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Writers on Comics Scriptwriting [Paperback]

Mark Salisbury
4.0 out of 5 stars  See all reviews (5 customer reviews)

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Book Description

14 May 1999
The biggest names in comics scriptwriting talk candidly and frankly about their profession, their approach to writing and the comics industry as a whole. Through a series of interviews, these luminaries in the comics field reveal the mechanics of writing for comics and, in the process, a great deal about themselves. Packed with personal information, contentious views and humorous anecdotes, this is both an exploration of the writer's craft and a who's who of the hottest comics' talent around today, for fans, professionals, would-be writers and for anyone who's ever wondered exactly how the writer's mind works. Gathers together the best writers working in comics today, including Todd McFarlane (Spawn), Garth Ennis (Preacher), Frank Miller (Dark Knight Returns, Sin City), Grant Morrison (Invisibles, JLA) and Neil Gaiman (Sandman), with extracts from the writers' original scripts.

Product details

  • Paperback: 256 pages
  • Publisher: Titan Books Ltd (14 May 1999)
  • Language: English
  • ISBN-10: 184023069X
  • ISBN-13: 978-1840230697
  • Product Dimensions: 22.5 x 16.2 x 1.9 cm
  • Average Customer Review: 4.0 out of 5 stars  See all reviews (5 customer reviews)
  • Amazon Bestsellers Rank: 843,342 in Books (See Top 100 in Books)

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Product Description

Amazon Review

Bolstered by a stellar line-up of the comics industry 's most feted talents, this set of 14 interviews offers both a candid and entertaining insight into the process and experience of writing a comic book. Interviewer Salisbury has done well to assemble a set of interviewees that represent some of the industry's greatest successes (Frank Miller, Neil Gaiman), convention-challenging leaders (Grant Morrison, Garth Ennis, Warren Ellis) and pioneers of superhero comics (Dan Jurgens, Peter David, Chuck Dixon). Fans will immediately question the absence of the industry's biggest name: Alan Moore. However, Salisbury is quick to note that his absence was down to "sheer volume of work" (Hooray!). Besides, nearly every interviewee cites Moore's gargantuan influence, so he is hardly missing. Gaiman comes across as incredibly well read, while Morrison's approach is either spectacularly ambitious or just plain bonkers. Thanks to Salisbury's probing interview technique, we get an excellent behind the scenes look at the trials and tribulations of a craft that is both challenging and rewarding, in an industry that is not as open to creativity as you might think. As you would expect, there is no clear path to success, beyond the obvious aptitude. However, the most common thread is a rapacious love of the medium and sheer bloody-minded tenacity (often masquerading as bare-faced arrogance in Frank Miller's case!). Aspiring British writers will quickly notice that legendary Brit comic 2000 AD was the breeding ground for much of the current top talent and is the first stop for US talent scouts. Insightful for professionals, mouth-watering for fans and wonderfully inspirational for wannabe scribes, roll on Volume Two! --Danny Graydon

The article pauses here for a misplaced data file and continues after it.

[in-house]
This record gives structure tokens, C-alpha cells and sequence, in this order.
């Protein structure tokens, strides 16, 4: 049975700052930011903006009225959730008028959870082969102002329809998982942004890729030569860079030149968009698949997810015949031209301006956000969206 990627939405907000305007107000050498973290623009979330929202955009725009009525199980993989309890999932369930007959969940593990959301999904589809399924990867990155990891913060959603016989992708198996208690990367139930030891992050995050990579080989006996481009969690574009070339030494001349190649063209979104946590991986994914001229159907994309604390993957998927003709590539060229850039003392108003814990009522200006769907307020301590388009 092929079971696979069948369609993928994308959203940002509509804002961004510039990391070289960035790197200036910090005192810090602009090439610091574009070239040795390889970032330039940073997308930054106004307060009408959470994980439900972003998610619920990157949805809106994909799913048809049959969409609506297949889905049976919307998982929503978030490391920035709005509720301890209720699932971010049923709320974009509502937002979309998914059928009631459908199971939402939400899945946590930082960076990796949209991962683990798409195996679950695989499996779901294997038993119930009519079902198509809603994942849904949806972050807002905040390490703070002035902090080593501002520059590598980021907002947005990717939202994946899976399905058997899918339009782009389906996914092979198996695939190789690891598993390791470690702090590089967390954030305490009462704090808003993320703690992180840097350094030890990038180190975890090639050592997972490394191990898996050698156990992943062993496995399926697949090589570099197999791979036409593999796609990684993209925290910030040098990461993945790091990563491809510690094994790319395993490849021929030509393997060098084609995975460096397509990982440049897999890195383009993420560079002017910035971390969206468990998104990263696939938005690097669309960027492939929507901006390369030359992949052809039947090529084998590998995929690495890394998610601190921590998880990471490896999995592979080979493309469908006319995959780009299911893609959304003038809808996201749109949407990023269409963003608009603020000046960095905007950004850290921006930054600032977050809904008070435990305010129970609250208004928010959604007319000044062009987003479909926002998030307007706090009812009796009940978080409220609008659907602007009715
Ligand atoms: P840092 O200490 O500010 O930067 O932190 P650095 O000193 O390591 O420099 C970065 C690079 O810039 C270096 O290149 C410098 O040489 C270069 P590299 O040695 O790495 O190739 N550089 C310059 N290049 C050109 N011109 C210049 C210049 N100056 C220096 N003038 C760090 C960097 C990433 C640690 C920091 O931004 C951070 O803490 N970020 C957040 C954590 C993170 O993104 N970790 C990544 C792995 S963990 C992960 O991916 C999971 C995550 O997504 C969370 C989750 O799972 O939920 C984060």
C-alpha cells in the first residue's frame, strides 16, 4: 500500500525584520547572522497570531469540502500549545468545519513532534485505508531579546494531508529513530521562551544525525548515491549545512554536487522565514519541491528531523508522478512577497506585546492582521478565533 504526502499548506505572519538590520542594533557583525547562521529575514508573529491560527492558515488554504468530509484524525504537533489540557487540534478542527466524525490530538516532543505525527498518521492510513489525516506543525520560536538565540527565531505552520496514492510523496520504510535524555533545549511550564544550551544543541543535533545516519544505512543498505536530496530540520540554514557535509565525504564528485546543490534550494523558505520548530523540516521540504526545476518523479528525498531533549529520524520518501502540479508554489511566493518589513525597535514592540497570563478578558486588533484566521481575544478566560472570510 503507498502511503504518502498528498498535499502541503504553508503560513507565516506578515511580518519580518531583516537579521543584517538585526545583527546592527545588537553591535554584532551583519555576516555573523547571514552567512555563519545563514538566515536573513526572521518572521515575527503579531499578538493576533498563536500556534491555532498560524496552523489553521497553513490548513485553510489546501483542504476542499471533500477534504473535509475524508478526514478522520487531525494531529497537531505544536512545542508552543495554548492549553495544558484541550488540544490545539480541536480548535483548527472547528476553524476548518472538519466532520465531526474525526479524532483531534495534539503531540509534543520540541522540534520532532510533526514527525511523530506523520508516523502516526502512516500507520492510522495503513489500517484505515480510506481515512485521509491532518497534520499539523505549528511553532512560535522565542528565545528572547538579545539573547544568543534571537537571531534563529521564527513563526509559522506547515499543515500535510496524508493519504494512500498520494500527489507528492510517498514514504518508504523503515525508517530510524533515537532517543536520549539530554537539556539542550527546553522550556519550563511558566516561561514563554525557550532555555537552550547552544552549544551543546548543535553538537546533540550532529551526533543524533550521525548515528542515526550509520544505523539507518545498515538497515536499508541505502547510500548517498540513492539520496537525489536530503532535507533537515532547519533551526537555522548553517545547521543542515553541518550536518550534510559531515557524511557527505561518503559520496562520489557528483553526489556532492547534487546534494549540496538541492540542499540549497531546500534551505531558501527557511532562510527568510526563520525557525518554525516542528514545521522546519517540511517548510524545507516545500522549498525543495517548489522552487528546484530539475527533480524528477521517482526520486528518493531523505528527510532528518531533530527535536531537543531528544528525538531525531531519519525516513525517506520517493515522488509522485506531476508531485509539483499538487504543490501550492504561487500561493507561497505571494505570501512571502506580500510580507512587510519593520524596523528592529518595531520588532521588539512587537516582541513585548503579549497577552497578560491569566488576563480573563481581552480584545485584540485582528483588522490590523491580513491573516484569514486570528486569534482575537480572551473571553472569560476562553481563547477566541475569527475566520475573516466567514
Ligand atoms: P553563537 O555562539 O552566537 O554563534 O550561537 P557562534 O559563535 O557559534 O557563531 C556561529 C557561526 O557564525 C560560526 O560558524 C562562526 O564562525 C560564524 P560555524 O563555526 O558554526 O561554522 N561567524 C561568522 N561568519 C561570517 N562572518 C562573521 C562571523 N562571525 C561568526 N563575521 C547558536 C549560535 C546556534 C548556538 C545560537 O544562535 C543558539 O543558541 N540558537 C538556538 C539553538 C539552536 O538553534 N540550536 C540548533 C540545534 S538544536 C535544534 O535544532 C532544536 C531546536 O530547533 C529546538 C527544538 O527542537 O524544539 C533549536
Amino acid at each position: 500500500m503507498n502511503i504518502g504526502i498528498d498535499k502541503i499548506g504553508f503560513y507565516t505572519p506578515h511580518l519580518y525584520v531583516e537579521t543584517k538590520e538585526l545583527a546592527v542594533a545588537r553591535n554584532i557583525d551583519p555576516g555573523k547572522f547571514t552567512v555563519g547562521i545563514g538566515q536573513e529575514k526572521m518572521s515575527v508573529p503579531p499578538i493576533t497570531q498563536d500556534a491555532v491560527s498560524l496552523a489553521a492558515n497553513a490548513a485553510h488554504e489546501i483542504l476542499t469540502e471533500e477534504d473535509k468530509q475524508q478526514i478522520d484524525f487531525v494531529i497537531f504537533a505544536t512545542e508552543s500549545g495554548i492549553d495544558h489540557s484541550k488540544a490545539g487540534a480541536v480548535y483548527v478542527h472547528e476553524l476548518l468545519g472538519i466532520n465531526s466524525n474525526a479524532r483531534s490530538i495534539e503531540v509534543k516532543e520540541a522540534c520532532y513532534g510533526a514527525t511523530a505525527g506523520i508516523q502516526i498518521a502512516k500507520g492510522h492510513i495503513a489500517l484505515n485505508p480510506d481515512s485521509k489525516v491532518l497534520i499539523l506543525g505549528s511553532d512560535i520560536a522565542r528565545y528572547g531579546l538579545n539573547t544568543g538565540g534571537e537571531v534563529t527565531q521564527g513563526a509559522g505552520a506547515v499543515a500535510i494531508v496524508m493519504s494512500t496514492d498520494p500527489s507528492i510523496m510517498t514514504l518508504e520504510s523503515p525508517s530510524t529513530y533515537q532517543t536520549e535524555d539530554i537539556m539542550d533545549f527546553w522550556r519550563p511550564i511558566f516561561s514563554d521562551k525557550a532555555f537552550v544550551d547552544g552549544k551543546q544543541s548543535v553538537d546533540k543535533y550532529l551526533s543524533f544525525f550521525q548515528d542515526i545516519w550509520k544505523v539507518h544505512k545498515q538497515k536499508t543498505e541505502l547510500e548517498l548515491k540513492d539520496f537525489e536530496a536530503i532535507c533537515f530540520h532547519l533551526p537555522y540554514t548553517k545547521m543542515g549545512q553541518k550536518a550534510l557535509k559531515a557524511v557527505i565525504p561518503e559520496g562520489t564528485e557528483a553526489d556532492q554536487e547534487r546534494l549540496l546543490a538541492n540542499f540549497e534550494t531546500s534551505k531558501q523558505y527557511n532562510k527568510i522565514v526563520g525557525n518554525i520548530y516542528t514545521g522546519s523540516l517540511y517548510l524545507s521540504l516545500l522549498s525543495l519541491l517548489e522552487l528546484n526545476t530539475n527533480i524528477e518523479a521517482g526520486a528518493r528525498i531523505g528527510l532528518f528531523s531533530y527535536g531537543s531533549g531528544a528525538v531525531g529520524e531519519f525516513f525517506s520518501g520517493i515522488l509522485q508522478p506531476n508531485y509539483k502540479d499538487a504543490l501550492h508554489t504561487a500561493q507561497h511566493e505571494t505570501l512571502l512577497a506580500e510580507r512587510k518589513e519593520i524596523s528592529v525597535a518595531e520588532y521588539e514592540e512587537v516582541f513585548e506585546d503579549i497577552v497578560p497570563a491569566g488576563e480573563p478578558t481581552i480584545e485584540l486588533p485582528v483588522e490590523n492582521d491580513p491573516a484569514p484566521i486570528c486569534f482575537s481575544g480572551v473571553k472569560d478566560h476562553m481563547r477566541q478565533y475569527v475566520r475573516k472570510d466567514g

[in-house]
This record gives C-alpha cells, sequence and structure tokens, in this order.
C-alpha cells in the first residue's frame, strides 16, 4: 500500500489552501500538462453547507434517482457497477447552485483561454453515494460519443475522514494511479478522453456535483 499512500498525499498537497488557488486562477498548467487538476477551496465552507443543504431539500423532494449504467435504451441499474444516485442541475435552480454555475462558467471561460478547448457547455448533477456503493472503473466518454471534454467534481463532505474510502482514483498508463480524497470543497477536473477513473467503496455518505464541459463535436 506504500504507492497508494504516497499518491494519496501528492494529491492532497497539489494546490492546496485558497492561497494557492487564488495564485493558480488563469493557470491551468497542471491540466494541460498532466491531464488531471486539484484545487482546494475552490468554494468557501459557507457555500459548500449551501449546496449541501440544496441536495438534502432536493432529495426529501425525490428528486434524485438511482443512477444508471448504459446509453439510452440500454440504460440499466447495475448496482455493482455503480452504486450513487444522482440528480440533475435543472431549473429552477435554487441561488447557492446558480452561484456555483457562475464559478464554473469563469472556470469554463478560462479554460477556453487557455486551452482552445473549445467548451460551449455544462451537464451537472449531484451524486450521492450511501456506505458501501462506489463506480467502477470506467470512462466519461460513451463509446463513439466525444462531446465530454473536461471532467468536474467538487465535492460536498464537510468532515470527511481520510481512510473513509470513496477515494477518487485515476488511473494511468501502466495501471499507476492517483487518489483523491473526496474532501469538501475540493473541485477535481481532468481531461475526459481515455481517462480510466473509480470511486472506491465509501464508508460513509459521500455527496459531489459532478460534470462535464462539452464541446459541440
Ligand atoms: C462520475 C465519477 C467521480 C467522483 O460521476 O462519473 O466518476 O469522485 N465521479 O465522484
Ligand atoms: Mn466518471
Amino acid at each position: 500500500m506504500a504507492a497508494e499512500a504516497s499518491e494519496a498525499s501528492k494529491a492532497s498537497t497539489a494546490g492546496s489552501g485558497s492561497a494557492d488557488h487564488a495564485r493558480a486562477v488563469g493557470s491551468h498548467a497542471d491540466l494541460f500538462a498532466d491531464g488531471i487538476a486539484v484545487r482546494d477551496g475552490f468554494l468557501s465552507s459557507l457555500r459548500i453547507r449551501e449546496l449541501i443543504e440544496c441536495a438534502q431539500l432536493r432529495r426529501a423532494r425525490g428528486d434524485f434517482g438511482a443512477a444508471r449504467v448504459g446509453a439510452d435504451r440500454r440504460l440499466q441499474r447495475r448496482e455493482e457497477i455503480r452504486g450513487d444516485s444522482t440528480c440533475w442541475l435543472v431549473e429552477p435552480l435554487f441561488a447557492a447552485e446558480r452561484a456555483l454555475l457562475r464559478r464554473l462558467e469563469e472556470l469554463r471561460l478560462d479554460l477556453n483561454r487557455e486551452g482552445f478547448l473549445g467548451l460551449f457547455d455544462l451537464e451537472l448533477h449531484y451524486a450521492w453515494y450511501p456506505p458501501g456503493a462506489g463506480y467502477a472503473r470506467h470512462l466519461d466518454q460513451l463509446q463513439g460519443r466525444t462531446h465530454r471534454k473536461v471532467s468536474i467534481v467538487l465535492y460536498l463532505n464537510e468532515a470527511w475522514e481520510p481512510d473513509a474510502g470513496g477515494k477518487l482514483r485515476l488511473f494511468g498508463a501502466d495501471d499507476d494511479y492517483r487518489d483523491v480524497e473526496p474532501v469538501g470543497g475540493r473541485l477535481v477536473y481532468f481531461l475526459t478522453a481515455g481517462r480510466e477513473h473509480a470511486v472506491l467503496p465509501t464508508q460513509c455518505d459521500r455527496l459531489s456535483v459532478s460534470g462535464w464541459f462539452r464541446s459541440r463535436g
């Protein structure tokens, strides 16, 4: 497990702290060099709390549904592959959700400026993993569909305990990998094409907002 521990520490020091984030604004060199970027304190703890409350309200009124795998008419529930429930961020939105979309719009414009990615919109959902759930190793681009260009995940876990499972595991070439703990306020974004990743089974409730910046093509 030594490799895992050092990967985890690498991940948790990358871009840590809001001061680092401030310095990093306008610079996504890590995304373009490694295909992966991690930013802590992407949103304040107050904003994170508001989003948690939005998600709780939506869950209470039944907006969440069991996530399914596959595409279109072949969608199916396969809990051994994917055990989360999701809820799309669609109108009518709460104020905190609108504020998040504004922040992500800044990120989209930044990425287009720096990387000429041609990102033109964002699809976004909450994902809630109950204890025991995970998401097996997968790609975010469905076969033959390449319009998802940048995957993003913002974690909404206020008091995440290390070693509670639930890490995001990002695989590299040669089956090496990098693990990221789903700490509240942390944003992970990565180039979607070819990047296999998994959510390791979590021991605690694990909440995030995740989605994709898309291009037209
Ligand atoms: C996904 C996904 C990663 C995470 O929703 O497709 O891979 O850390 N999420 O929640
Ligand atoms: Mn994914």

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Customer Reviews

4.0 out of 5 stars
4.0 out of 5 stars
Most Helpful Customer Reviews
10 of 10 people found the following review helpful
By A Customer
Format:Paperback|Verified Purchase
Salisbury's approach of slightly meandering interviews works well at showing the work processes of the writers who are covered in the book. Many insights are provided into the characters of the writers from the obsessive fannishness of some to the downright oddity that is Grant Morrison but anyone searching for the ultimate answer to the ultimate question, (for many readers of this book, at least)"how do I write a superhero script?" are going to come away slightly disappointed. There are, it seems, as many working methods as there are writers. The answer to the other big question, "how do I get into this business?" seems to be be in the right place at the right time, move to the states or identify a company and bury them in your stuff.